[14] Ringer SA. Resuscitation in the delivery room. In: Cloherty JP, Eichenwald EC, Stark AR. eds. Manual of neonatal care. 6th edn. Philadelphia: Lippincott Williams and Wilkins 2008:59-71.

[15] Sarnat HB, Sarnat MS. Neonatal encephalopathy following fetal distress. A clinical and electroencephalographic study. Arch Neurol 1976;33(10):696-705.

[16] Darkhaneh RF, Asgharnia M, Yousefi TZ. Comparison of Nucleated Red Blood Cell (NRBC) in term neonatal umbilical cord blood between neonate with Meconium Stained Amniotic Fluid (MSAF) and clear amniotic fluid. J Turkish- German Gynecol Assoc 2008;9(2):29-31.

[17] Hermansen MC. Nucleated red blood cells in the fetus and newborn. Arch Dis Child Fetal Neonatal Ed 2001;84(3):F211-5.

[18] Behera JN, Kuila M, Rath BK. Nucleated red blood cell count as a predictor of Foetal asphyxia and its immediate neurological outcome. Pedi-Info 2007;10(2):9-14.

[19] Elayoty M, Aref S, Abdelhady H. Study of nucleated red blood cells in evaluation of fetal asphyxia. Acta Clin Croat 2002;41:135-86.

[20] Boskabadi H, Maamouri G, Sadeghian MH, et al. Early diagnosis of perinatal asphyxia by nucleated red blood cell count: a case study. Archives of Iranian Medicine 2010;13(4):275-81.

[21] Korst LM, Phelan JP, Ahn MO, et al. Nucleated red blood cells: an update on the marker for fetal asphyxia. American Journal of Obstetrics and Gynaecology 1996;175(4 Pt 1):843-6.

[22] Pfenninger J, Bachmann D, Wagner BP. Survivors with bad outcome after hypoxic-ischaemic encephalopathy: full-term neonates compare unfavourably with children. Swiss Med Wkly 2001;131(19-20):267-72.

Bengia Abo (1), Namganglung Golmei (2), Ch. Shyamsunder Singh (3), Ch. Mangi Singh (4), Kaushik Debnath (5), Soram Goutam (6)

(1) Junior Resident, Department of Paediatrics, Regional Institute of Medical Sciences, Imphal.

(2) Assistant Professor, Department of Paediatrics, Regional Institute of Medical Sciences, Imphal.

(3) Associate Professor, Department of Paediatrics, Regional Institute of Medical Sciences, Imphal.

(4) Professor, Department of Paediatrics, Regional Institute of Medical Sciences, Imphal.

(5) Professor, Department of Pathology, Regional Institute of Medical Sciences, Imphal.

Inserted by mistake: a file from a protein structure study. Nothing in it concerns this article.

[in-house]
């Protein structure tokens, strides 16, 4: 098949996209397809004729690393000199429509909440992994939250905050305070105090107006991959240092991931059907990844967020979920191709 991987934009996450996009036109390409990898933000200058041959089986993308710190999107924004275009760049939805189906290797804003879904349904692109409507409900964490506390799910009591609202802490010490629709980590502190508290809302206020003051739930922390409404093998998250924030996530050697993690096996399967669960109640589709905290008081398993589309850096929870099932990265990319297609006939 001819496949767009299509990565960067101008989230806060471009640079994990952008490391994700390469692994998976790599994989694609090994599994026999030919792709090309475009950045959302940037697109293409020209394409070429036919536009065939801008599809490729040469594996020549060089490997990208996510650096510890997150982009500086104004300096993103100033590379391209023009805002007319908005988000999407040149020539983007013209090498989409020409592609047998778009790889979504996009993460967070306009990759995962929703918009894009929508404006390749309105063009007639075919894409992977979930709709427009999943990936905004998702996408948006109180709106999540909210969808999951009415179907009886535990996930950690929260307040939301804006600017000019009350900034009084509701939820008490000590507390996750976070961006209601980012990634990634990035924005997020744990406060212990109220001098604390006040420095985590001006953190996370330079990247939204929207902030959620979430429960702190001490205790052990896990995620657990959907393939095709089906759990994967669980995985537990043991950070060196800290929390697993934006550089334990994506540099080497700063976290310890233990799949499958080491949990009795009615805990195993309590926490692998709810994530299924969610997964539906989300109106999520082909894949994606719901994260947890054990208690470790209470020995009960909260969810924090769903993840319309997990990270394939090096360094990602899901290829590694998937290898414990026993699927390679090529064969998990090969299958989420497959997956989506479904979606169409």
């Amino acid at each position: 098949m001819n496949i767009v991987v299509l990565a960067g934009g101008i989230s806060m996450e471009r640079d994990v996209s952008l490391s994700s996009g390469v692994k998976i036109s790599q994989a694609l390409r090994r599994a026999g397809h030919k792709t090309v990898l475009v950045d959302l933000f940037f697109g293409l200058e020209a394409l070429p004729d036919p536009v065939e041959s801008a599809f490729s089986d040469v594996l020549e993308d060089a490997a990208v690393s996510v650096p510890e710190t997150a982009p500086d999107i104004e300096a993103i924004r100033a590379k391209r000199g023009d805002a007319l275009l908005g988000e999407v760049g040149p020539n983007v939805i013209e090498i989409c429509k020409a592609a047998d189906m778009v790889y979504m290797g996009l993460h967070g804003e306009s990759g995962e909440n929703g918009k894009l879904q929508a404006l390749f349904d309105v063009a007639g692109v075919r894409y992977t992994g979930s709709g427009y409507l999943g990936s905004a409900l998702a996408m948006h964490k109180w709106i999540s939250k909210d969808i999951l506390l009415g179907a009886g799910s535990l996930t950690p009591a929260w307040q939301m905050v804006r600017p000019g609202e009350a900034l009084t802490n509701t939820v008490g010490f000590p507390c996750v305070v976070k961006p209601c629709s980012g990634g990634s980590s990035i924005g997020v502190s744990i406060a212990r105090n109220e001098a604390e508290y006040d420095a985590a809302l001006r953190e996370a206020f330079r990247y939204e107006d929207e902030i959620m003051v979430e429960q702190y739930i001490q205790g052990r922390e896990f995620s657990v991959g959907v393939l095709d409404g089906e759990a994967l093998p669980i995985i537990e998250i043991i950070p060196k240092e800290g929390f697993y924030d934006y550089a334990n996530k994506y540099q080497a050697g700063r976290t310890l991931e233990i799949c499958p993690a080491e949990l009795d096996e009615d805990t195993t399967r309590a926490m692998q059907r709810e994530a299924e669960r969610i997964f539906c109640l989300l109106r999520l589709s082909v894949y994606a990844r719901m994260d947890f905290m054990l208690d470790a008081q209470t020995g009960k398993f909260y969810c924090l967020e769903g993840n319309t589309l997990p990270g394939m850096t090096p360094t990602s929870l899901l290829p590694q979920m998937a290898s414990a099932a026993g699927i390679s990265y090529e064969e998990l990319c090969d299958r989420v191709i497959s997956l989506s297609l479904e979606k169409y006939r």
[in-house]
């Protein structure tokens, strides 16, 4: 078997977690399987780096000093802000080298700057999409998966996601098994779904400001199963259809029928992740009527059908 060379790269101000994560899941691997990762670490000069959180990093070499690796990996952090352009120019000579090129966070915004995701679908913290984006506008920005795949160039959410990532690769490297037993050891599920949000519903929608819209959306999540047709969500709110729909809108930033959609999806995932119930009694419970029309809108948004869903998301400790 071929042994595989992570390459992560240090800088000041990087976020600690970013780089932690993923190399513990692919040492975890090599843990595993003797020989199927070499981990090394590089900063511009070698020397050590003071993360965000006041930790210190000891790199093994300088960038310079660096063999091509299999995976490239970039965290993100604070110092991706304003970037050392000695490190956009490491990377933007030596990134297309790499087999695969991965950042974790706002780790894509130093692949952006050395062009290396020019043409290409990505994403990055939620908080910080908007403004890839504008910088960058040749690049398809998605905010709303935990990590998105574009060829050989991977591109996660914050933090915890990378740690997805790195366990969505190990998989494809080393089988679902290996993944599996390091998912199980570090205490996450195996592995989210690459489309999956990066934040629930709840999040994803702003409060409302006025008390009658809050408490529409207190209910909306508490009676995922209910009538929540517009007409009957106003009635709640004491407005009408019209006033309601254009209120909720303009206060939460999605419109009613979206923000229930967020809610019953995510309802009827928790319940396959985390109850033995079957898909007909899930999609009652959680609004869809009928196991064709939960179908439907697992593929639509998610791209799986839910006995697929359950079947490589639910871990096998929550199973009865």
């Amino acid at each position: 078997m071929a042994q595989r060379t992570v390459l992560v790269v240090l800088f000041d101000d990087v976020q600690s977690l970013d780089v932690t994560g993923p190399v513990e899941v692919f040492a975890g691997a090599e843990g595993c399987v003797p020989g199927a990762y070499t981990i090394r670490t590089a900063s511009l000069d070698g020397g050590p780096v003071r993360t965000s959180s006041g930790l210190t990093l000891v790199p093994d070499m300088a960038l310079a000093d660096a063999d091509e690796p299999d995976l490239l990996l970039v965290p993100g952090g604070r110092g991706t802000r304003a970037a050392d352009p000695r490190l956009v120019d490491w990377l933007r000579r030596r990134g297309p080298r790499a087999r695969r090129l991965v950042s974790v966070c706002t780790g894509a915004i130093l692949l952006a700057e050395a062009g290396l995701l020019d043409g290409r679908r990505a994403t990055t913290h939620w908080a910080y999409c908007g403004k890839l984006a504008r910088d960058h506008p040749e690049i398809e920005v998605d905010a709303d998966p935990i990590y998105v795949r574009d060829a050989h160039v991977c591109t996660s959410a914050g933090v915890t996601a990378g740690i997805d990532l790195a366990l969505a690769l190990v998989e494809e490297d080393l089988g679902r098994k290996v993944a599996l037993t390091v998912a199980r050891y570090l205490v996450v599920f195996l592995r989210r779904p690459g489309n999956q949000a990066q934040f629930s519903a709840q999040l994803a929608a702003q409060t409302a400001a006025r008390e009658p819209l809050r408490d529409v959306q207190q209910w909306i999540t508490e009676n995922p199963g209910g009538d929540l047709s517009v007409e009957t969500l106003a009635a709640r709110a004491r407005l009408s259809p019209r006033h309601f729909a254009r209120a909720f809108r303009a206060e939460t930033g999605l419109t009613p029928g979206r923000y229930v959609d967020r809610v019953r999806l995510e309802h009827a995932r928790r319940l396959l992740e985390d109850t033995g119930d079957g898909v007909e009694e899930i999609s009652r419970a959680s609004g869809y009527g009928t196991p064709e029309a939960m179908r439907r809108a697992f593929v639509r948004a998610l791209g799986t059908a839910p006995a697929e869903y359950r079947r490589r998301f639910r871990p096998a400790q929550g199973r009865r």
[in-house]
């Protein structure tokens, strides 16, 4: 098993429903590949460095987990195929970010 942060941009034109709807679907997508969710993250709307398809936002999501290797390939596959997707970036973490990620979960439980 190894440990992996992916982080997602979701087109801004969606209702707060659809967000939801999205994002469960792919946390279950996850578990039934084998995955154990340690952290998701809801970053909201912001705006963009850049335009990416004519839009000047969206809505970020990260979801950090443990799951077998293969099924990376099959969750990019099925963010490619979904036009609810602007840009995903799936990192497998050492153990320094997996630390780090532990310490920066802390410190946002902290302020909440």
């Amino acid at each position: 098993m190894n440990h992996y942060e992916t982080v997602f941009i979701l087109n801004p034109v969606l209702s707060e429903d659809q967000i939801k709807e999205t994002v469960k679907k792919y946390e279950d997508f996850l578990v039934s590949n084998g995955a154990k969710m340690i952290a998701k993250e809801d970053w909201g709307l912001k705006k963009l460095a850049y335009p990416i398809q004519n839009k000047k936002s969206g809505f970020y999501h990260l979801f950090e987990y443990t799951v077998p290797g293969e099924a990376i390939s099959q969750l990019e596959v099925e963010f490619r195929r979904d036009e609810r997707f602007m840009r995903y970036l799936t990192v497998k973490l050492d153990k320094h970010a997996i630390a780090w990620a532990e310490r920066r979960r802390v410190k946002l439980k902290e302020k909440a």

(6) Epidemiologist, Manipur Health Services.

'Financial or Other Competing Interest': None.

Submission 18-08-2017, Peer Review 06-12-2017, Acceptance 14-12-2017, Published 23-12-2017.

Corresponding Author: Dr. Namganglung Golmei, Department of Paediatrics, Regional Institute of Medical Sciences, Imphal.

E-mail: namganglung@gmail.com

DOI: 10.14260/jemds/2017/1504
Table 1. Association of nRBC & Types of Amniotic Fluid (AF)

Amniotic Fluid    N (%)    Mean nRBC Count [+ or -] SD

MSAF             15 (30)       12.66 [+ or -] 6.17
Clear AF         35 (70)        9.25 [+ or -] 5.88

Table 2. Association of Apgar Score & nRBCs

Apgar Score   nRBCs (Mean [+ or -] SD)

0-3             17.66 [+ or -] 5.74
4-5             13.31 [+ or -] 4.25

Table 3. Association of nRBCs in the Asphyxiated & Non-asphyxiated
Neonates

nRBCs/100        Asphyxiated,   Non- asphyxiated,    Total,
WBCs                N (%)             N (%)           N (%)

>10                38 (76)            5 (10)         43 (43)
[less than or      12 (24)           45 (90)         57 (57)
  equal to] 10
Total              50 (100)         50 (100)        100 (100)

nRBCs/100        p-value    OR     [chi square]   df
WBCs

>10              <0.005    28.72      44.43       1
[less than or
  equal to] 10
Total

Table 4. Association of Stages of HIE and Range of
Nucleated RBCs/100 WBCs

Stage of HIE    Range of nRBCs/100 WBCs     Mean [+ or -] SD

I                        2-18               9.4 [+ or -] 4.57
II                       7-21             14.45 [+ or -] 4.25
III                      18-24               21 [+ or -] 2.94
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Title Annotation:Original Research Article; red blood cell
Author:Abo, Bengia; Golmei, Namganglung; Singh, Ch. Shyamsunder; Singh, Ch. Mangi; Debnath, Kaushik; Goutam
Publication:Journal of Evolution of Medical and Dental Sciences
Article Type:Report
Geographic Code:9INDI
Date:Dec 25, 2017
Words:3201